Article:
Omaha restaurants attempt to respond to a pandemic: “The shockwaves are yet to be felt.”

At Hardy Coffee Company, sharing tables is encouraged. People are meant to engage with each other, to share a power strip for their computers, perhaps to make conversation. 

“All of a sudden we have to be six feet away from each other,” said Autumn Pruitt, the owner of the three Hardy shops around Omaha. “It’s the opposite message of what we’ve been saying for years. It has to be different for now.” 

Initial steps restaurants took – increasing cleaning and encouraging caution – because of the worldwide Coronavirus pandemic pale in comparison to the latest changes many Omaha restaurants are making in response to the call for social distancing to slow the spread of the virus.

This afternoon, restaurants in Omaha are being asked to go to drive-thru, takeout or delivery only. Bars will be shut down, per a new order from Douglas County.

Many local restaurants have already made that change, pivoting from fine dining to take-away. Most are already offering curbside pickup for customers. Some are offering their front-of-house staff the chance to keep working as delivery drivers.

(I’ve got a list of where to get takeout locally and I’ll share my favorite options coming later today.)

Too many local restaurants to count have now temporarily closed their doors altogether. To give you an idea, some of the Omaha staples that are closed: V. Mertz. Au Courant. M’s Pub. The Boiler Room. The Drover. La Buvette.

All say it’s unclear how long they’ll have to remain shut.

What is also unclear is the future for the thousands of service industry workers in the city, many of whom live paycheck to paycheck. Around the country, restaurants have already started to lay off staff; the Union Square Hospitality group in New York, for instance, laid off 2,000 workers this morning.

Ryan Miller, who owns Benson’s Bärchen Beer Garden, decided earlier this week to close the restaurant for the foreseeable future. The restaurant is now offering delivery via Grubhub daily from 4 p.m. to 8 p.m.

Last weekend, the restaurant did close to $23,000 in business. On Monday, the number sat closer to $9,000.

“If this was going to be the trend, we might as well close,” Miller said. He anticipates being closed for at least a week. Now, he said the goal is to figure out how to pay his staff. 

“A lot of restaurants aren’t positioned to absorb this,” he said. 

Paul Kulik, who owns Le Bouillon in the Old Market, is attempting a reposition, planning to stay open as long as possible.

“The shockwaves are yet to be felt,” Kulik said. “And they’re probably going to be pretty seismic.”

Starting Wednesday, the restaurant will transition from a fine dining space and wine bar to curbside pickup and delivery only. Kulik plans to offer an accessible menu of everyday items, plus the option of a family meal. The restaurant plans to use Grubhub for local delivery, and its sister wine shop, Howard Street Wine Merchant, already had a delivery program in place. That will continue. 

“It’s an odd moment to figure out what the right answer is,” he said. “We don’t want to endanger anyone, but we do want to run up our efforts to accommodate guests.”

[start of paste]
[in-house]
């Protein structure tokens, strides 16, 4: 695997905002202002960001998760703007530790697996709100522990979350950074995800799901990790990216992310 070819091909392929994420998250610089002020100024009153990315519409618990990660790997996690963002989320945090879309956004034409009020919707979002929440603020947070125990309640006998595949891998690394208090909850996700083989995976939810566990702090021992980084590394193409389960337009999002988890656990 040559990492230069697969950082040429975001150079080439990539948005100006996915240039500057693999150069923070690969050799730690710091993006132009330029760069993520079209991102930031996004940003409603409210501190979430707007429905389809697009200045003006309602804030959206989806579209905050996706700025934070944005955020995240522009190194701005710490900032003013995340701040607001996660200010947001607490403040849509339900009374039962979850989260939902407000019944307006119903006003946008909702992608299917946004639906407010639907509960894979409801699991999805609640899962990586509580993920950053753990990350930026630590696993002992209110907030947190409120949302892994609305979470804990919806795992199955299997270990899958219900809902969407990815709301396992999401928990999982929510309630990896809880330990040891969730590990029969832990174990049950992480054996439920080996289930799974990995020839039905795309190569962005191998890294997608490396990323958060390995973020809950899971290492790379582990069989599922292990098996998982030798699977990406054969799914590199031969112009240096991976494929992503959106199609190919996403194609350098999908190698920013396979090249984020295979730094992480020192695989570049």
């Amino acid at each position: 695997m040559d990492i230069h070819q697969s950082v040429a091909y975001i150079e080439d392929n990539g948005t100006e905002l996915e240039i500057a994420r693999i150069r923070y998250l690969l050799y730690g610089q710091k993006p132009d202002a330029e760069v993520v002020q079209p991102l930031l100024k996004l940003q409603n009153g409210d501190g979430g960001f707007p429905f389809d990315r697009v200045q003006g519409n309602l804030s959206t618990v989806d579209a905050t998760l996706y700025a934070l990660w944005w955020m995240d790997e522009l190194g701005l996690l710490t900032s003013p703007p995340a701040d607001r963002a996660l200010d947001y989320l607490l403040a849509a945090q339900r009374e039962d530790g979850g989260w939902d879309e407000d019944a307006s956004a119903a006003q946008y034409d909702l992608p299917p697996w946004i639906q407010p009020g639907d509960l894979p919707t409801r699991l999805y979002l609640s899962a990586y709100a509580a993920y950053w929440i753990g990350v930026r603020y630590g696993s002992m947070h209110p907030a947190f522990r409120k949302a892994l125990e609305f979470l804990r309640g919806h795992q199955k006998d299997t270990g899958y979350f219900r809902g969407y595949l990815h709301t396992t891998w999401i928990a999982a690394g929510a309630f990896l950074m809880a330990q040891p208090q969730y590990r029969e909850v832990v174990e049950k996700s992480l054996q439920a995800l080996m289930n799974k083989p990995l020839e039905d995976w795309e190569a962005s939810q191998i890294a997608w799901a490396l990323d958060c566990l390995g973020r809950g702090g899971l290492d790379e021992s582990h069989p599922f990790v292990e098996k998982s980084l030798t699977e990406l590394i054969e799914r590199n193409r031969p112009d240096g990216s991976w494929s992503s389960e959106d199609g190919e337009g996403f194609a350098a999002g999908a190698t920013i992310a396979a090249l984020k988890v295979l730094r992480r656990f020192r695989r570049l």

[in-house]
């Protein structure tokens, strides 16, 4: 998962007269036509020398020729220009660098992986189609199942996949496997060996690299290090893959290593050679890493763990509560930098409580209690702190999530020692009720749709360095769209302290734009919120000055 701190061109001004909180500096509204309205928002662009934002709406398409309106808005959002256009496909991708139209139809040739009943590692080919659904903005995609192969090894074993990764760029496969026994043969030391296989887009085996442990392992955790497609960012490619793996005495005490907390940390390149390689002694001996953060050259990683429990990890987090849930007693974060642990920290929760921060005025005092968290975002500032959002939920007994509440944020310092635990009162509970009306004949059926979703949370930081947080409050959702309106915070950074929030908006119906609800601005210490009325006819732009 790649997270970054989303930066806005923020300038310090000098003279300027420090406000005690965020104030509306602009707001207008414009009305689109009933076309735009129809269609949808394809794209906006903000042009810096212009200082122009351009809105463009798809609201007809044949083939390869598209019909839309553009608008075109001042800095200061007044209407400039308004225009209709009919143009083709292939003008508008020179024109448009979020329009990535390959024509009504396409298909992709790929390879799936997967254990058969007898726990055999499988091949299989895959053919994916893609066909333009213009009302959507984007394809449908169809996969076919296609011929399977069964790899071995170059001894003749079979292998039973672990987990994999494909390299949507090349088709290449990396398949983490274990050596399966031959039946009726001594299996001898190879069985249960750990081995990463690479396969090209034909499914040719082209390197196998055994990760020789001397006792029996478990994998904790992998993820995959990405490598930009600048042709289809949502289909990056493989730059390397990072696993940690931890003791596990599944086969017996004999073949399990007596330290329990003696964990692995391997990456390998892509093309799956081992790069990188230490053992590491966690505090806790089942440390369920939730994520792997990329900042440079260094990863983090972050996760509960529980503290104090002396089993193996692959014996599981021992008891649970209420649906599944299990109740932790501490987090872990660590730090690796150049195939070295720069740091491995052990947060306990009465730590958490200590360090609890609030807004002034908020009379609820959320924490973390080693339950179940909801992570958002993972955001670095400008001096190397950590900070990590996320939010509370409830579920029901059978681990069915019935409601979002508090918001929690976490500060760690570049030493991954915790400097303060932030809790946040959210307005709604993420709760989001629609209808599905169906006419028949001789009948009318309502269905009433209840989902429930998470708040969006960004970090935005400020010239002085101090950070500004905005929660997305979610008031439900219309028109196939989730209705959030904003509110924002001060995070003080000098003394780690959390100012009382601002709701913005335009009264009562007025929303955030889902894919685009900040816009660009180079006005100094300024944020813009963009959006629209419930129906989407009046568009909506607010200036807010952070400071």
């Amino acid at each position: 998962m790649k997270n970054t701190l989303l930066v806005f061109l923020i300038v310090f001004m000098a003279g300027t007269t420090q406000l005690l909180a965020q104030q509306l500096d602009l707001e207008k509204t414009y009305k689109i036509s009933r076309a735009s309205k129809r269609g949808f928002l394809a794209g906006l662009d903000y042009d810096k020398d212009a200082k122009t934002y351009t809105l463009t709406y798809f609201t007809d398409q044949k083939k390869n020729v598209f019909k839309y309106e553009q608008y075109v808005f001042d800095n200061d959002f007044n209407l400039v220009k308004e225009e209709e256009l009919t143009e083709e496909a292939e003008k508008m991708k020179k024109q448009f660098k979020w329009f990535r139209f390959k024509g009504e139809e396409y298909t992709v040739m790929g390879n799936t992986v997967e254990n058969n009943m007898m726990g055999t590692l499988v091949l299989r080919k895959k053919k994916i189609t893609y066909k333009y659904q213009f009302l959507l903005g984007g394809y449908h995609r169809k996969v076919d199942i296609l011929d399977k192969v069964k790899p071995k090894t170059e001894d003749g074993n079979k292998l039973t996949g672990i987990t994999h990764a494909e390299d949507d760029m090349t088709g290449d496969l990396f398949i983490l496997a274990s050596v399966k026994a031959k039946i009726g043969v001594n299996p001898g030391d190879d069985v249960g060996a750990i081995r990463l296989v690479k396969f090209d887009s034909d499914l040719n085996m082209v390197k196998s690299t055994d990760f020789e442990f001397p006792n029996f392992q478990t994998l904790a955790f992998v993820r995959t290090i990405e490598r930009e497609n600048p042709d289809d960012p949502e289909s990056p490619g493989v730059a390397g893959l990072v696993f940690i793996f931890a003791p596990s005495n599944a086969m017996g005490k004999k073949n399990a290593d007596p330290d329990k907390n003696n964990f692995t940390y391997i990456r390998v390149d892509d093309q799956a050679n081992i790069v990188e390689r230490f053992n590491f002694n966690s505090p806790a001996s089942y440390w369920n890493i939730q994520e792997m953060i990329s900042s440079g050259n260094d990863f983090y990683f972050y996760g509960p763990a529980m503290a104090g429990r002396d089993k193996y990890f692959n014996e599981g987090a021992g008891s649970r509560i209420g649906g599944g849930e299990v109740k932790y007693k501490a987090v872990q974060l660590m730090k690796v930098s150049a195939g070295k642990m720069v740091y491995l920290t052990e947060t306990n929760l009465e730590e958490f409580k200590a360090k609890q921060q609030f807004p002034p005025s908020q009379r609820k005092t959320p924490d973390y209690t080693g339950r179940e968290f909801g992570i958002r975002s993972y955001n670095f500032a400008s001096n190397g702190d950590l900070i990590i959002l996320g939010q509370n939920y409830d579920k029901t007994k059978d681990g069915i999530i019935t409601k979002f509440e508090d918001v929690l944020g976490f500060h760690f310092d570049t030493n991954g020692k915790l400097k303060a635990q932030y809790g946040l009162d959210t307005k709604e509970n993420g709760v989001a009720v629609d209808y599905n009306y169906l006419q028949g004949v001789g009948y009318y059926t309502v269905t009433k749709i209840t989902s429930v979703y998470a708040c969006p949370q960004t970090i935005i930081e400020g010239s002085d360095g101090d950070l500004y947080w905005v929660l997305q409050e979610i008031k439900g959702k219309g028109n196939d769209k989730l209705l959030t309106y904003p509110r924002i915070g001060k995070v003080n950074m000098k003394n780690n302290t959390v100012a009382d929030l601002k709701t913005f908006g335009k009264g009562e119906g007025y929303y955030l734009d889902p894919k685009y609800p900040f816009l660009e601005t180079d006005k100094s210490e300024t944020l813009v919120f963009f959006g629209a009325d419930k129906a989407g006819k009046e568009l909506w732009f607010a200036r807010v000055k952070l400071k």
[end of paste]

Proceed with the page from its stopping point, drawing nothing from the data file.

That’s Pruitt’s plan.

All three locations – in the Old Market, 1031 Jones St.; in Benson, 6051 Maple St.; and in North Downtown, 2112 N. 30th St. – will close at 6 p.m. The Benson and Old Market shops are to-go only, with a full menu of baked goods and coffee. The Highlander location is offering curbside pickup.

Pruitt said the bakery will now individually package all its bakery items. They’ll also deliver their coffee beans around the city of Omaha for anyone who places an online order.

Pruitt said lots of Hardy customers come to the shop daily. She’s hoping to provide a sliver of normalcy now that they can’t.

“We still love to provide that moment of groundedness in someone’s day,” she said.

Neighborhood bars – places people flock to for a similar moment of connection – are closing, too. Clark Ross closed his bar, Mercury, earlier this week.

“Limiting gatherings to ten people was the final nail in the coffin,” Ross said. “It became impossible to run.”

Mercury plans to be closed for the next two weeks, and will reassess the situation at that point.

He said he’s concerned for the staff. He’s also concerned for the community.

“Bars have always been the place for the community to gather,” he said. “People are going to get stir-crazy.”

Miller had similar thoughts.

“Eating out is a social aspect of our lives in Omaha,” he said. “You take that away, I think it gets kind of empty for a lot of people. You take the heart of the city when you take this away.”

2 responses to “Omaha restaurants attempt to respond to a pandemic: “The shockwaves are yet to be felt.””

  1. Anne Hellbusch Avatar
    Anne Hellbusch

    Thanks for addressing this “new normal”, Sarah. As part owner of Spirit World, there have been challenges, to put it mildly. Eating out has always been part of the social fabric of Omaha and this is definitely a shock to that system. Your newsletter becomes even more crucial in helping us feel connected.

    1. Sarah Baker Hansen Avatar

      Thanks, Anne. I am doing my best to stay connected with all of you, and with the industry, during this strange time.

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